J Sainsbury stole a further march over its rivals during Christmas, hitting its highest market share in nearly two years.
The resurgent supermarket chain is forecast to report its fourth successive quarter of accelerating sales today off the back of the best period for food retailers for 18 months. Data from TNS Worldpanel, a consultancy, showed grocery sales rose 4.3 per cent during the 12 weeks to 1 January.
The benign backdrop lifted Wm Morrison sales, giving analysts cause to hope its fortunes might finally be starting to turn. In particular, underlying sales at the 56 former Safeway stores that have traded as Morrisons for more than a year rose 5.7 per cent in the six weeks to 8 January, excluding petrol. This was a sharp acceleration from the flat sales reported in October.
During the past three months, Sainsbury's market share improved to 16.2 per cent from 15.9 per cent a year ago, TNS said. A further fall in Asda's share of the grocery market, to 16.7 per cent from 17.1 per cent a year ago, put Sainsbury's on track to overtake Asda's 16.7 per cent as the US-owned chain's boss, Andy Bond, recently warned.
In a trading update, Morrisons, whose chairman is Sir Ken Morrison, said group sales excluding petrol rose 2.8 per cent on a like-for-like basis. A further 2.9 per cent fall in like-for-like sale at the 122 original Morrisons stores continued to hold back progress to the disappointment of some. Sceptics also seized on a slight slowdown in the rate of underlying sales from the 220 stores converted less than 12 months ago, which at 9 per cent was less than the 11 per cent reported in October.
Bob Stott, the chief executive, said: "The growth from the stores converted more than a year ago should put a few minds at rest. This update demonstrates we're on the right road, but it's not the end of the journey by any means."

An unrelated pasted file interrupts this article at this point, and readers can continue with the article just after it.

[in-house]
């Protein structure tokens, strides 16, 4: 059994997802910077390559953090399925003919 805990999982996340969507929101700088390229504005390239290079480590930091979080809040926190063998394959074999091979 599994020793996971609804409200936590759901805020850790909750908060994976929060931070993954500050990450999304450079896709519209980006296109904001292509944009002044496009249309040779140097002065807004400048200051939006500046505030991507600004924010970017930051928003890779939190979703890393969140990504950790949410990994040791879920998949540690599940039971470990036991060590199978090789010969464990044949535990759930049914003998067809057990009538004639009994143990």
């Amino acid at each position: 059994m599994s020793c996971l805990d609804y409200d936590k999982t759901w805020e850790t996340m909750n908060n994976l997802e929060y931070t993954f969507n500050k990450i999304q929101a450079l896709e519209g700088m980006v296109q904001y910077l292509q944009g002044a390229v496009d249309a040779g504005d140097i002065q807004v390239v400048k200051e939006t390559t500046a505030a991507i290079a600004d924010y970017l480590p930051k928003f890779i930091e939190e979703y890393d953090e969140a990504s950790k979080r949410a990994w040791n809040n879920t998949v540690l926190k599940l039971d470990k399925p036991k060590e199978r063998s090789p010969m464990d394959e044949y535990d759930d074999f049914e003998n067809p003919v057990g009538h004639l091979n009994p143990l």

The group, which is searching for a replacement for Mr Stott, will reveal how it intends to resurrect its profits in March and repair its battered operating margin, which is less than 1 per cent. Exceptional costs of £300m will leave the group nursing heavy losses. It confirmed yesterday profits for the year to 28 January were still expected to be at the lower end of the £50m-to-£150m range it set last summer.
Analysts at Citigroup wrote in a research note: "Forthcoming statements by Tesco and Sainsbury's will put Morrisons in perspective and the fullness of time might show Morrisons' trading statement to be a bit disappointing."
Dresdner Kleinwort Wasserstein expects Sainsbury's to report quarterly underlying sales growth of 3.8 per cent, cementing its long-awaited recovery. As with Morrisons and Marks & Spencer, the City has already more than priced in its renaissance. Shares in Sainsbury's recently hit their highest level since 2002.Reuse content